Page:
Sunday, May 23, 2010

It’s Hot

Yesterday, we decided to go for a walk down to the “Hot Dog Stand” restaurant.  It’s at the very end of Keaton Beach.  Miss Lynn (owner of this campground) gave us some history of this restaurant.  It seems for years it was owned by people and it just sold hot dogs….hence the name. 

Over the past few years there have been a few different people to lease the restaurant, but the building and land have been up for sale for two million dollars.


This is it,  and it’s not any nicer or larger than it looks!  Anyway the lady who is now leasing it is doing a good job and is working on building her business.  She’s a little  disturbed that the owner has it up for sale, and she can’t afford to purchase it,  but Miss Lynn feels no one will buy it for 2 million.  Would you? 

We had breakfast there yesterday and it was very good.  Eggs, bacon, grits and toast and all cooked exactly to my liking.  We’ve heard they have excellent seafood, so we may have to give them another try, especially since Al hasn’t caught any fish yet.

Property values have dropped here significantly since the housing bubble burst.  We saw condos on the beach listing (not selling though) for $200,000 and we were told they originally sold for $400,000.

Lynn has been here since the 80’s and was telling us her personal stories of the “No Named Storm” of 1993.  Her house and two cars were flooded, but enough of her house remained (the floor) that she was allowed to rebuild.  It’s a double wide mobile home and it ended up in two pieces!  If the city had condemned it, she would have to rebuilt on stilts, which is very expensive!  There are very few homes here that are not high on stilts.  We are sitting just a few feet above sea level, so if a storm or tidal wave come, we are flooding.  Fortunately since the 1993 storm, they have weather buoys off shore that warm of abnormal increasing tides.  She is very concerned about what the oil spill is going to do to her business and the environment.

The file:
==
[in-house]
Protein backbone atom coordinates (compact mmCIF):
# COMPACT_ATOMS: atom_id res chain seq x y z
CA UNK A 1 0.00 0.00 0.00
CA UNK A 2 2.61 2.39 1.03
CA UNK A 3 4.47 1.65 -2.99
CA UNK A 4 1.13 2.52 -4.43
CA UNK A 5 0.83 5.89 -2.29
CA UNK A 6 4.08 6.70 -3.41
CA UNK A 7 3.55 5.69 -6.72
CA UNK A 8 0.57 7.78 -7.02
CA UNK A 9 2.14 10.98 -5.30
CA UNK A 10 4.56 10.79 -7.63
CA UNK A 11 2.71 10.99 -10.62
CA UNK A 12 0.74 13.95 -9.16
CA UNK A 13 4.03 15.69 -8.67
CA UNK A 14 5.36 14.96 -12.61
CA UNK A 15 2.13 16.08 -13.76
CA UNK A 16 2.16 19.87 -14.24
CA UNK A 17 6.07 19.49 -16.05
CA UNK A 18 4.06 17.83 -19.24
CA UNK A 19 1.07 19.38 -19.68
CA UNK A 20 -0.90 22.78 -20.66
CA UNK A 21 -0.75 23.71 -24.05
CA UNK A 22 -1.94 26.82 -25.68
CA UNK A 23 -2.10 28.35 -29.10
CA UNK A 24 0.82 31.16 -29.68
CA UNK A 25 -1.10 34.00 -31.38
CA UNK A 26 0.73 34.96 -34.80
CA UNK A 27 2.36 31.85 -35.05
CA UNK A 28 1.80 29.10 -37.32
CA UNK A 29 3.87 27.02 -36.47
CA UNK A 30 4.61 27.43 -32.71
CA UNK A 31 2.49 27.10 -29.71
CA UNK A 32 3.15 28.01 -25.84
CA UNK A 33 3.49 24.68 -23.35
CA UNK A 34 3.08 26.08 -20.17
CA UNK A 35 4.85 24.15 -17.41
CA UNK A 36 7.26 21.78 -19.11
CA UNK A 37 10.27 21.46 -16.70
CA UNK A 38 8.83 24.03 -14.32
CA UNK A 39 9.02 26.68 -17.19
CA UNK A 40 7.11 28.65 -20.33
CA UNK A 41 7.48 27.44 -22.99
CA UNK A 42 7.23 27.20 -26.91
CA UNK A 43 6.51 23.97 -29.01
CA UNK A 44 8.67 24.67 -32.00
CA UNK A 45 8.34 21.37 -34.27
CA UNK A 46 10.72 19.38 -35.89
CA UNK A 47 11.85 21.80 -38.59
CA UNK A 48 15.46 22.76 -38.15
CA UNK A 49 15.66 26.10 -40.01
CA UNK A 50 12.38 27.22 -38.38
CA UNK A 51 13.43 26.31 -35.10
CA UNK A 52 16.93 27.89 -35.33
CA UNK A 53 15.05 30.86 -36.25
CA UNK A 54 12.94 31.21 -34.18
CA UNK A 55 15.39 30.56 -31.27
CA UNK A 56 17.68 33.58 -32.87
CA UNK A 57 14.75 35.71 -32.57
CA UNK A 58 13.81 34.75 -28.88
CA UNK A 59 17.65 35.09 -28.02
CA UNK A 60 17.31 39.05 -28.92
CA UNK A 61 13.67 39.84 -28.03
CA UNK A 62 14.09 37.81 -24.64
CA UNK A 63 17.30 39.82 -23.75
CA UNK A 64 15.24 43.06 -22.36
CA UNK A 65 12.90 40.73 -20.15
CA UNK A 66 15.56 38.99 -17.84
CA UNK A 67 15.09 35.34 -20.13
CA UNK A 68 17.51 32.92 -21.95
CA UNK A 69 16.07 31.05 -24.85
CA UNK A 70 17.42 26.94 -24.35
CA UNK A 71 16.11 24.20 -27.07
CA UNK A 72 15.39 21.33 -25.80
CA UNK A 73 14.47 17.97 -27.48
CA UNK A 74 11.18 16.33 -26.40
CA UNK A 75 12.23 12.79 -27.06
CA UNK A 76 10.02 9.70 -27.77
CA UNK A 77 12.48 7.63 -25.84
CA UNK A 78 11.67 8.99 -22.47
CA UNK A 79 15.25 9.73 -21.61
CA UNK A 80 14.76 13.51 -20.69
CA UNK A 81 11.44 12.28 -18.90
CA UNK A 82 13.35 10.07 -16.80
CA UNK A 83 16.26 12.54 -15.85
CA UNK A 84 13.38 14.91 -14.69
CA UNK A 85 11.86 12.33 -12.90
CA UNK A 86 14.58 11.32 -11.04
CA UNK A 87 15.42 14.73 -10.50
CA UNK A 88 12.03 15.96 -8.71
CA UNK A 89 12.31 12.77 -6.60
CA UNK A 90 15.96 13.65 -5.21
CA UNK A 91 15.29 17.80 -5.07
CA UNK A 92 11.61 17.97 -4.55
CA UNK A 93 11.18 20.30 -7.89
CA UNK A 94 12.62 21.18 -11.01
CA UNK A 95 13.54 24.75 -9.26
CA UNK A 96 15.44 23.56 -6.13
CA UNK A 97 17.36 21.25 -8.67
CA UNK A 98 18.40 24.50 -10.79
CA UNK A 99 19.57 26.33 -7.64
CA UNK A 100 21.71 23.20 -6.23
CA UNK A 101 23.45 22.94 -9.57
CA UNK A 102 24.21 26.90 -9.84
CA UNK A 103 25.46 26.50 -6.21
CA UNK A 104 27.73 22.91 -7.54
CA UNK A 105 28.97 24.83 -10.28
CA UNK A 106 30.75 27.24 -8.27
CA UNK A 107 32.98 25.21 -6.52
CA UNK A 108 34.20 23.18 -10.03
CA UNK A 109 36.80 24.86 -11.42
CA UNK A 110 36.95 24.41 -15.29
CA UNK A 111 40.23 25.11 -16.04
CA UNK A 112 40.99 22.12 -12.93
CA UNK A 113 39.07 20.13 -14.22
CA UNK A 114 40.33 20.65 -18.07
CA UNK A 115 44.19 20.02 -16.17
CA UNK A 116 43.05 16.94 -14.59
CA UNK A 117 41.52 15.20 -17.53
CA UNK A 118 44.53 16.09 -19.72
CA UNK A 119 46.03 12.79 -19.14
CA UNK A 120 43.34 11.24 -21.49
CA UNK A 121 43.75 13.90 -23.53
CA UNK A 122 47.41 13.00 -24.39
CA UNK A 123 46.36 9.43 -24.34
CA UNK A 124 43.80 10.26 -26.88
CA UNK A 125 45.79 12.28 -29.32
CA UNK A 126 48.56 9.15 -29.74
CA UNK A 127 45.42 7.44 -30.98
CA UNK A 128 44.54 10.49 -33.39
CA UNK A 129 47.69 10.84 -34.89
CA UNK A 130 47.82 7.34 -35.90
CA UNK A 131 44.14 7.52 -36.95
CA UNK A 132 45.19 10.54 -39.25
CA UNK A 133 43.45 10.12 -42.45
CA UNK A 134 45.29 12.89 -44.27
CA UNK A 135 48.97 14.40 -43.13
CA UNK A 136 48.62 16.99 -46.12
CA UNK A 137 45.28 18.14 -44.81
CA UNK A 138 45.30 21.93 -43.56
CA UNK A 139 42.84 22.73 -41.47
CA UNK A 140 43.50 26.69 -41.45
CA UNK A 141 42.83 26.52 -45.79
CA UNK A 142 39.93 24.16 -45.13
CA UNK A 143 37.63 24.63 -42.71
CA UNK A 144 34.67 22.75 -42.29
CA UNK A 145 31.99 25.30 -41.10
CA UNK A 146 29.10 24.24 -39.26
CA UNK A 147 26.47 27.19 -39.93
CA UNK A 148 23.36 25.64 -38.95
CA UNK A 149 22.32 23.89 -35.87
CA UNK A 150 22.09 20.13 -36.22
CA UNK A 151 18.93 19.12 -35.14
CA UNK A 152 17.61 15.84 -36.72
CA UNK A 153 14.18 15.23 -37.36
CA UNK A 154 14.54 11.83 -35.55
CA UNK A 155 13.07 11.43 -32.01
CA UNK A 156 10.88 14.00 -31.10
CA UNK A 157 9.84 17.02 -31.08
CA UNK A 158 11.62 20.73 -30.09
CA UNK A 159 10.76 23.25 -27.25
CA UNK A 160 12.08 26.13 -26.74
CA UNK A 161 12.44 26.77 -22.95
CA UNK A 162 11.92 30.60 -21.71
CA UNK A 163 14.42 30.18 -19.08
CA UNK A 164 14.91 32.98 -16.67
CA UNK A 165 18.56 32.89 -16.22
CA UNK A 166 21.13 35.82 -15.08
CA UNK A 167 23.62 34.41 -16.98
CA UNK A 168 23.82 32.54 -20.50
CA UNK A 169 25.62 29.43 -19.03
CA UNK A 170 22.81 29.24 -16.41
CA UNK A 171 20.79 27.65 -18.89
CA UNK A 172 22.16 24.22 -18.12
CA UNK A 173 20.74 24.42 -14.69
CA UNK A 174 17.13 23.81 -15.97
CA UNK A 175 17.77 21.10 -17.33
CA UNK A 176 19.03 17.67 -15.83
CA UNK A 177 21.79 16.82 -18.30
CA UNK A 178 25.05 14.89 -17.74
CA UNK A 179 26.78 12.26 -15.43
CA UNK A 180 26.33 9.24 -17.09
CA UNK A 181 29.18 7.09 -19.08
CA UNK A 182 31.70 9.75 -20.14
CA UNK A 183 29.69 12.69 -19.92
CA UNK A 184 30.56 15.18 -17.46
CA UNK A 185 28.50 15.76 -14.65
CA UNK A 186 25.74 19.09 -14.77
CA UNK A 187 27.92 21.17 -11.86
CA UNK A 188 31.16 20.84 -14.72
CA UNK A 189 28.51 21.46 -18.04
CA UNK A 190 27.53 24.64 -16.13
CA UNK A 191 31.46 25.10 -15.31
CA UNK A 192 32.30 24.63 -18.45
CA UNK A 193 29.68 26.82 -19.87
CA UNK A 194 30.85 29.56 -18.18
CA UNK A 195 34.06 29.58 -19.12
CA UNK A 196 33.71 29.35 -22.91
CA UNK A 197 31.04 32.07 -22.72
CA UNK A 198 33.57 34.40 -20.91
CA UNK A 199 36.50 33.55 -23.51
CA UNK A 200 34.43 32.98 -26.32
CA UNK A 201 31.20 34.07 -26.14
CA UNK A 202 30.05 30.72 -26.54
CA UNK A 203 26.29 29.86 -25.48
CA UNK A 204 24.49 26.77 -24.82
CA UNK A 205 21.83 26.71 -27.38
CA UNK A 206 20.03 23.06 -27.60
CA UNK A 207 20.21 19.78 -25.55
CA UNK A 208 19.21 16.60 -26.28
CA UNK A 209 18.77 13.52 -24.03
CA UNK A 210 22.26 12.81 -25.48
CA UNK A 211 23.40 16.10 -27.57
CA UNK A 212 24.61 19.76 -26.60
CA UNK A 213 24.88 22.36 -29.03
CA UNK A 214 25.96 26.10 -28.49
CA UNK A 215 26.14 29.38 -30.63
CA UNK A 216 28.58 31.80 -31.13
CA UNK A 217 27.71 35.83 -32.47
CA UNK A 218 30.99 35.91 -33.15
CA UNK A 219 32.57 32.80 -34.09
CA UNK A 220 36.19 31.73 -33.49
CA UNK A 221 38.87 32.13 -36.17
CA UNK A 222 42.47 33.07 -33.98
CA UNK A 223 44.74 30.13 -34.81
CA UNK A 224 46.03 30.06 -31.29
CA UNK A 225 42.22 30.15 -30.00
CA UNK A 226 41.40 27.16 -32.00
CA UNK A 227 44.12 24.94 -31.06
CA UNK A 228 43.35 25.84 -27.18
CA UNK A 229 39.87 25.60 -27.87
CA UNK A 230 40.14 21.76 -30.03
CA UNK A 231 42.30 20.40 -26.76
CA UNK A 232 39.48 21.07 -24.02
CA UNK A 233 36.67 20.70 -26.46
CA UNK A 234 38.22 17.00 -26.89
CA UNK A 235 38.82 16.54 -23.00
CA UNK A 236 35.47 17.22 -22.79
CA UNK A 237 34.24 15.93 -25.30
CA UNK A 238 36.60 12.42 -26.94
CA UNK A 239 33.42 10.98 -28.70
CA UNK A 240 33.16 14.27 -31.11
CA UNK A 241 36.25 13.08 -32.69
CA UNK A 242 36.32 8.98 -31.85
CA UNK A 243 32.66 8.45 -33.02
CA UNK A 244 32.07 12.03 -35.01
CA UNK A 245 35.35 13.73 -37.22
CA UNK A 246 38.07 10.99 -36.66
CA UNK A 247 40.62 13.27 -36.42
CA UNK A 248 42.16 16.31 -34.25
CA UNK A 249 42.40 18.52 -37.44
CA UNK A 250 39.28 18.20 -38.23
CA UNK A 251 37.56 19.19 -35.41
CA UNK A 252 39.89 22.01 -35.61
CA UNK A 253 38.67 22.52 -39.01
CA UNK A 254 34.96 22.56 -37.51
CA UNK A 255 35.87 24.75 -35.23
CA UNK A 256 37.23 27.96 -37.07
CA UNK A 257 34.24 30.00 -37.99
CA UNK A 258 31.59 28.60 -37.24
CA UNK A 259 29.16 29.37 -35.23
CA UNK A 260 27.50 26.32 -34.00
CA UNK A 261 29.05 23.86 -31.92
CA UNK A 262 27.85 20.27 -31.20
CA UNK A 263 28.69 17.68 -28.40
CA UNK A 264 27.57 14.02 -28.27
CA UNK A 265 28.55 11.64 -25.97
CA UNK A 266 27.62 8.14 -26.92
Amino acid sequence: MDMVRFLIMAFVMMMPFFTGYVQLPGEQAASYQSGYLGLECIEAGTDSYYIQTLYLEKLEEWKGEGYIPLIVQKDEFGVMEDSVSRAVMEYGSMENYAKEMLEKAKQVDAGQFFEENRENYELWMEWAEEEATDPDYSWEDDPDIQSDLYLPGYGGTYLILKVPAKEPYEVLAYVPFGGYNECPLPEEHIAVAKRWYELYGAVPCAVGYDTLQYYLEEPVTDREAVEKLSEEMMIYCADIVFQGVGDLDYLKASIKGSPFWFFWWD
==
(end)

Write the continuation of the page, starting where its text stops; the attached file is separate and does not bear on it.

There is nothing much here at Keaton Beach, besides fishing, boating and tourism.  If the oil gets here and coats the oyster beds and grass flats, then fishing will be done, for many, many years to come.  It may never come back.  It doesn’t seem BP, or our government is concerned about the consequences to the environment.  Obama claims he is interested in the environment (Cap and Trade (tax), but he’s been conspicuously silent regarding the oil spill.

After our walk to get breakfast, we stayed inside most of yesterday, due to the excessive heat.  We were getting a little bored (and grouchy)  by the end of the day.  Al went for an evening kayak paddle, and I sat on the dock and tried to finish my book.


This is our view when the tide is very low.  Remember, this is not your typical Florida white sand beach.  This beach is oyster beds and grass.  No white sand here and it is NOT typical of Florida beaches.  We still like the view though.

You can see the water was flat calm, which is not good for cool ocean breezes that lull you to sleep.  Last night was the first night we had to run the a/c all night.






  1. The photos in the last couple of post have been spectacular. It is hot here now too. Funny how we can go from cool and windy/rainy to hot and humid in a couple days time.

  2. Oh I have enjoyed all your photos at this place. It's a shame to know the oil is coming and will spoil so much of the natural surroundings and the wildlife.

    Karen and Steve
    (Our Blog) RVing: Small House... BIG Backyard

  3. Beautiful photos! They make me miss Florida. What a shame it will be if that oil spill causes a lot of damage.


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